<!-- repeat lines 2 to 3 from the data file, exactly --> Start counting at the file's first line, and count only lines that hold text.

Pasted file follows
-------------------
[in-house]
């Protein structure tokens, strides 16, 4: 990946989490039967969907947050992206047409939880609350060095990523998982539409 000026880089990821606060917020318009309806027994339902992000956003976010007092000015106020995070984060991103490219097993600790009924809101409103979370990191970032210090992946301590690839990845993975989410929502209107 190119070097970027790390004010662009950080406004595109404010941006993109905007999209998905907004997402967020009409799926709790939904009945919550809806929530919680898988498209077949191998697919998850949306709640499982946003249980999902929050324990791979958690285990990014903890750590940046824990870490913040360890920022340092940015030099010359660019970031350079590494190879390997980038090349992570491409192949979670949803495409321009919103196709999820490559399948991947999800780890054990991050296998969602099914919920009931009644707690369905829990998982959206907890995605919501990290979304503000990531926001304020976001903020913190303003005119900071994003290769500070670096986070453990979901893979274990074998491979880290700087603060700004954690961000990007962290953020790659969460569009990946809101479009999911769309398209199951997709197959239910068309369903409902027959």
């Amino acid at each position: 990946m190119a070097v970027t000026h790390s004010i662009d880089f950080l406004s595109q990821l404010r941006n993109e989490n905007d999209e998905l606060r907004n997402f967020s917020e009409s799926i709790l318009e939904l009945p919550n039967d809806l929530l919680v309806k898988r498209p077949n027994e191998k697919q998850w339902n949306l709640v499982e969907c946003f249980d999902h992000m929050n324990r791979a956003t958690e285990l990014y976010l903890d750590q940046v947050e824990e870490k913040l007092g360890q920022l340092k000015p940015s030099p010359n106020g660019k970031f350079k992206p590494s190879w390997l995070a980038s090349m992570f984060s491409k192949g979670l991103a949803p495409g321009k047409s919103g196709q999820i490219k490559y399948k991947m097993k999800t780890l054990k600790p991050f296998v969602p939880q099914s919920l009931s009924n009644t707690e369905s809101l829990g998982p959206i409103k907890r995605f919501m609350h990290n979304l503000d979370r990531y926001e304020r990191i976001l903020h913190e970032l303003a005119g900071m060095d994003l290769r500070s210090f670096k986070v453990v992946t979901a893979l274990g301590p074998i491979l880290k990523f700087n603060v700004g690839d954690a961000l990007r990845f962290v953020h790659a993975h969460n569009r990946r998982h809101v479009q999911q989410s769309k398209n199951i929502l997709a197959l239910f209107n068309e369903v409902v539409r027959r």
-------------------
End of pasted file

């Protein structure tokens, strides 16, 4: 990946989490039967969907947050992206047409939880609350060095990523998982539409 000026880089990821606060917020318009309806027994339902992000956003976010007092000015106020995070984060991103490219097993600790009924809101409103979370990191970032210090992946301590690839990845993975989410929502209107 190119070097970027790390004010662009950080406004595109404010941006993109905007999209998905907004997402967020009409799926709790939904009945919550809806929530919680898988498209077949191998697919998850949306709640499982946003249980999902929050324990791979958690285990990014903890750590940046824990870490913040360890920022340092940015030099010359660019970031350079590494190879390997980038090349992570491409192949979670949803495409321009919103196709999820490559399948991947999800780890054990991050296998969602099914919920009931009644707690369905829990998982959206907890995605919501990290979304503000990531926001304020976001903020913190303003005119900071994003290769500070670096986070453990979901893979274990074998491979880290700087603060700004954690961000990007962290953020790659969460569009990946809101479009999911769309398209199951997709197959239910068309369903409902027959």
């Amino acid at each position: 990946m190119a070097v970027t000026h790390s004010i662009d880089f950080l406004s595109q990821l404010r941006n993109e989490n905007d999209e998905l606060r907004n997402f967020s917020e009409s799926i709790l318009e939904l009945p919550n039967d809806l929530l919680v309806k898988r498209p077949n027994e191998k697919q998850w339902n949306l709640v499982e969907c946003f249980d999902h992000m929050n324990r791979a956003t958690e285990l990014y976010l903890d750590q940046v947050e824990e870490k913040l007092g360890q920022l340092k000015p940015s030099p010359n106020g660019k970031f350079k992206p590494s190879w390997l995070a980038s090349m992570f984060s491409k192949g979670l991103a949803p495409g321009k047409s919103g196709q999820i490219k490559y399948k991947m097993k999800t780890l054990k600790p991050f296998v969602p939880q099914s919920l009931s009924n009644t707690e369905s809101l829990g998982p959206i409103k907890r995605f919501m609350h990290n979304l503000d979370r990531y926001e304020r990191i976001l903020h913190e970032l303003a005119g900071m060095d994003l290769r500070s210090f670096k986070v453990v992946t979901a893979l274990g301590p074998i491979l880290k990523f700087n603060v700004g690839d954690a961000l990007r990845f962290v953020h790659a993975h969460n569009r990946r998982h809101v479009q999911q989410s769309k398209n199951i929502l997709a197959l239910f209107n068309e369903v409902v539409r027959r």